TWO DOORS DOWN: IN­TER­VIEW

The Herald Magazine - - CONTENTS -

CAN­CELLED flights, un­ex­pected guests and a granny left hold­ing the baby are among the fes­tive mishaps and may­hem that be­fall long-suf­fer­ing Beth and Eric Baird in the Christmas spe­cial of BBC Scot­land sit­com Two Doors Down.

The cou­ple – played by Ara­bella Weir and Alex Nor­ton – are look­ing for­ward to set­tling down for a quiet meal for two. Then all hell breaks loose. Sud­denly it is din­ner for seven. They are joined by a stel­lar cast that in­cludes re­cent mag­a­zine cover star Elaine C Smith, Doon Mac­kichan and Jonathan Wat­son.

Here, Weir and Nor­ton share their own best – and worst – Christmas mo­ments.

Car­ols, Christmas hats and crack­ers. That is some­thing we have done since my sons Jock, Rory and Jamie were chil­dren.

My wife Sally and I order the tur­key from our lo­cal butcher in London, which is an­other of our tra­di­tions. When you go to col­lect it and every­one queues up, the staff come round and give you lit­tle glasses of mulled wine while you wait. It is all very jolly and peo­ple of­ten burst into song.

My big thing is that I’m al­lowed to start drink­ing in the morn­ing on Christmas Day. I will have a Buck’s Fizz and that is fair dos.

A Lone Ranger out­fit with a six-gun, mask, the whole she­bang. I used to run around Pol­lok­shaws in Glas­gow be­ing the good guy. I put it on straight away and wore it so much – I even slept in it – that my mother even­tu­ally had to tell me to take it off so she could wash it.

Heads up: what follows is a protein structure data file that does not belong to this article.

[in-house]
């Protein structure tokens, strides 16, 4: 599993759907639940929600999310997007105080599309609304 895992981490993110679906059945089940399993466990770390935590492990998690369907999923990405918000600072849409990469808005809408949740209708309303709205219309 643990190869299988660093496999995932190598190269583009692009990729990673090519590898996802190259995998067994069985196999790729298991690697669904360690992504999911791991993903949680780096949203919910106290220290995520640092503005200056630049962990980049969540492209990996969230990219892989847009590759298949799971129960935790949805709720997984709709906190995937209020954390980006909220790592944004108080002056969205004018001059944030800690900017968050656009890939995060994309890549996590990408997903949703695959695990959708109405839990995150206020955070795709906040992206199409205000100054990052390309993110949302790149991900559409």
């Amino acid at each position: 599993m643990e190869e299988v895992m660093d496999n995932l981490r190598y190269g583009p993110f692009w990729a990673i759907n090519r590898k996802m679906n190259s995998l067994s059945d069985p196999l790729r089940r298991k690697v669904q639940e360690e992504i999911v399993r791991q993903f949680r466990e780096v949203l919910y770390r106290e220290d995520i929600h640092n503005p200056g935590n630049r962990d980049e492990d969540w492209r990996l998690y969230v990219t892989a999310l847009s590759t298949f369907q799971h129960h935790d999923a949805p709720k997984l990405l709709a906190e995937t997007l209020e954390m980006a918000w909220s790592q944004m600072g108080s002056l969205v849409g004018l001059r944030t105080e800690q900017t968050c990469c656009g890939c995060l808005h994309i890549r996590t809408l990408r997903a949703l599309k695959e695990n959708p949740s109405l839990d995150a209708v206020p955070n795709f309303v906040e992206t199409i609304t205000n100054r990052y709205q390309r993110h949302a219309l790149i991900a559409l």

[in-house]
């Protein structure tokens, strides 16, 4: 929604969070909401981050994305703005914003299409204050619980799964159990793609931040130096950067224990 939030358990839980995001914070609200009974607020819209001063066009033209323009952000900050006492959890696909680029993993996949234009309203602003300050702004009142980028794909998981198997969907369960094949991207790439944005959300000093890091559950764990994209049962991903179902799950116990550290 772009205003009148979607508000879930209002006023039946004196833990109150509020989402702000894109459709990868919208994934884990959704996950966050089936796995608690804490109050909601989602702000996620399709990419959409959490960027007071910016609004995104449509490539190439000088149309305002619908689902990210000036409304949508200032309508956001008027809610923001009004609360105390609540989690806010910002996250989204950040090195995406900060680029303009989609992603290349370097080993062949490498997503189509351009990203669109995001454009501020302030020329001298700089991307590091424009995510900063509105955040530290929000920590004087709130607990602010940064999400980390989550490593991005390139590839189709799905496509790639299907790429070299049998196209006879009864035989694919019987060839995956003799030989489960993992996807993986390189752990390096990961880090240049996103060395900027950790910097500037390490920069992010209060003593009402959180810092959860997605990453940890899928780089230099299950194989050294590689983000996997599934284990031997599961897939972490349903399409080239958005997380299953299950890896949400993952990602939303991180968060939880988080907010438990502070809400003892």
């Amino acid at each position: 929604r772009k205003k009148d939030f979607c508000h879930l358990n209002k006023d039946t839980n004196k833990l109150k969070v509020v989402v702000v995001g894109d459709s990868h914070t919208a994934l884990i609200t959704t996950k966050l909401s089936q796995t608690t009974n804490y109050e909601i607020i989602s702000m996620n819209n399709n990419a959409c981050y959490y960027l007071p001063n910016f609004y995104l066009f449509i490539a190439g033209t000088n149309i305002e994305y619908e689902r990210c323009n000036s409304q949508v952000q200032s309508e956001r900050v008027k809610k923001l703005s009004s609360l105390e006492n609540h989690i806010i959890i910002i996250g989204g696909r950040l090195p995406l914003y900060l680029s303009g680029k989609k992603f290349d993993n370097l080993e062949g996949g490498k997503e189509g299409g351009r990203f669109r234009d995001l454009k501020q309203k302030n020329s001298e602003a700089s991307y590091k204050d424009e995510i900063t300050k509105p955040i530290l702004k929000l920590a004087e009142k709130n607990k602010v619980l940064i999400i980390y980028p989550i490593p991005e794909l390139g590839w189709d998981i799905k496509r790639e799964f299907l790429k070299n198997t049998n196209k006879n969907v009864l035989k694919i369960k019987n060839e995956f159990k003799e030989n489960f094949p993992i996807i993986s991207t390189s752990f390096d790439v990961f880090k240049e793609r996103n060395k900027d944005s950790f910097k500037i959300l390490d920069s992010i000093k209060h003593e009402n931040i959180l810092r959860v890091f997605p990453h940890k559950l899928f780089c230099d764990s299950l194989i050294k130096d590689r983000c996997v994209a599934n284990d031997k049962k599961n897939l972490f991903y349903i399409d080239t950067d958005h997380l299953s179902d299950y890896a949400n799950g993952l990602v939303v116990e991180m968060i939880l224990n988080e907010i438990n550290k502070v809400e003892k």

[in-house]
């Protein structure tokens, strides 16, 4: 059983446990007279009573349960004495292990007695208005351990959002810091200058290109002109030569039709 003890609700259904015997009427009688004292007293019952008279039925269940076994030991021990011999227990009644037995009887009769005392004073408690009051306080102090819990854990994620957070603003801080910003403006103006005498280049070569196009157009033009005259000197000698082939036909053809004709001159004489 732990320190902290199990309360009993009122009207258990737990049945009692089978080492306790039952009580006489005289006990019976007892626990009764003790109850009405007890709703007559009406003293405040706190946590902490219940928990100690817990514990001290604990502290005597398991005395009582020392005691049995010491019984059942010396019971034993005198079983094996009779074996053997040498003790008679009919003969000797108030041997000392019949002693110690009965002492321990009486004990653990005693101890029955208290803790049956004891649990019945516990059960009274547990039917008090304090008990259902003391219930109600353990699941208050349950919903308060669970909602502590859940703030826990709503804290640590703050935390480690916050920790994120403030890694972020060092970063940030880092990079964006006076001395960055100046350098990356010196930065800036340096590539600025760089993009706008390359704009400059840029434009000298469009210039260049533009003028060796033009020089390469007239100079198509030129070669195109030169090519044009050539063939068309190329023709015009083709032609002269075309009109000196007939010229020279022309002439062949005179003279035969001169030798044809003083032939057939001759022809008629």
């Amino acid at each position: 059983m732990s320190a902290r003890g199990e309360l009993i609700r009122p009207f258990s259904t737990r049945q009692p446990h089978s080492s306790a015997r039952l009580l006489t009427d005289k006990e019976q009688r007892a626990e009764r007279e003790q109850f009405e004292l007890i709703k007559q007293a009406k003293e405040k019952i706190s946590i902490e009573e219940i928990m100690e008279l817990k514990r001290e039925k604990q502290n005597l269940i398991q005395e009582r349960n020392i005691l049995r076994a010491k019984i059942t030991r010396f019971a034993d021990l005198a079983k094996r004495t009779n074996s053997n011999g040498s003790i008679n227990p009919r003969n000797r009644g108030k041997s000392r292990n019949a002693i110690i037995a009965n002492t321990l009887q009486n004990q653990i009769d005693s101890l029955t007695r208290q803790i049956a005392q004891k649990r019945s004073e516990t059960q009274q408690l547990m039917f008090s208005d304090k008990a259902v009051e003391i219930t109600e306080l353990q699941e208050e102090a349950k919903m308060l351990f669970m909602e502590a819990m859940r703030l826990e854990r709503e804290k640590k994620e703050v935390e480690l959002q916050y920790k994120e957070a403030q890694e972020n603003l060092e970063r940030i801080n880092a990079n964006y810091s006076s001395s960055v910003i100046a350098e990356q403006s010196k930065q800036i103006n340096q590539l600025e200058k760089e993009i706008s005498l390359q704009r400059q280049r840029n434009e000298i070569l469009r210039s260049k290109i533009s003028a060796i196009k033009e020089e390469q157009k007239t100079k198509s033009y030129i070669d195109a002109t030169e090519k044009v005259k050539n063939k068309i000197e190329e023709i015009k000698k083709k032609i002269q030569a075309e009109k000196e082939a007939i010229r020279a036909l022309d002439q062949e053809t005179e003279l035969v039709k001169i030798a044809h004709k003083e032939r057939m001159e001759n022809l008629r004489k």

A bronze bi­cy­cle from my Mel­rose granny. That was very ex­cit­ing. I would have been nine or 10. I could ride a bi­cy­cle, but didn’t have my own.

My granny in true Scot­tish tra­di­tion wasn’t in the habit of buy­ing new things (and nei­ther were my par­ents). Es­pe­cially for the third kid. I was al­ways get­ting some­one else’s old bi­cy­cles. But this one was brand new. I was not ac­cus­tomed to get­ting new things, so I was very pleased with that.

I was in­vited to a party at one of our neigh­bours when I was seven or eight. Look­ing back I think it must have been a last-minute in­vi­ta­tion. They started giv­ing out all the presents and I got re­ally ex­cited, but then I opened mine and it was a pair of socks.

Every­one else had nice toys and I was given these bloody socks. I went away and had a wee greet to my­self in the corner. That is the only time my heart has ever sank at Christmas.

My mother, who was a com­pli­cated per­son, was very an­noyed with me one year, although I didn’t know this at the time. She gave my sis­ter a cash­mere sweater, my broth­ers a com­puter each and me a dog-eared book of poetry from the up­stairs lav that wasn’t even wrapped up prop­erly.

I opened it and said: “This is the book from the up­stairs lav.” And she replied: “Doesn’t mean they aren’t good po­ems.” This was the Christmas when I was 31.

What my mother wanted – and what she got be­cause I was much less to­gether than I am now – was that I started scream­ing and shout­ing. It was the fight she was look­ing for. To her dy­ing day she al­ways pitched us against each other.

I rather fancy my­self as a bit of a chef when Sally and I host the fam­ily. But she’s the chef on Christmas Day and I’m her kitchen bitch. I do what she tells me.

Me. Al­ways. There is no get­ting away from it. I love Christmas, but there is pres­sure. Ev­ery­thing has got to be more per­fect than on an or­di­nary day.

I haven’t got one of those ex­pen­sive ovens every­one buys. That is the only day I wish I had one, when you end up try­ing to cook roast pota­toes, roast parsnips and roast what­ever-the­beast-is at the same time. I grilled the tur­key last year.

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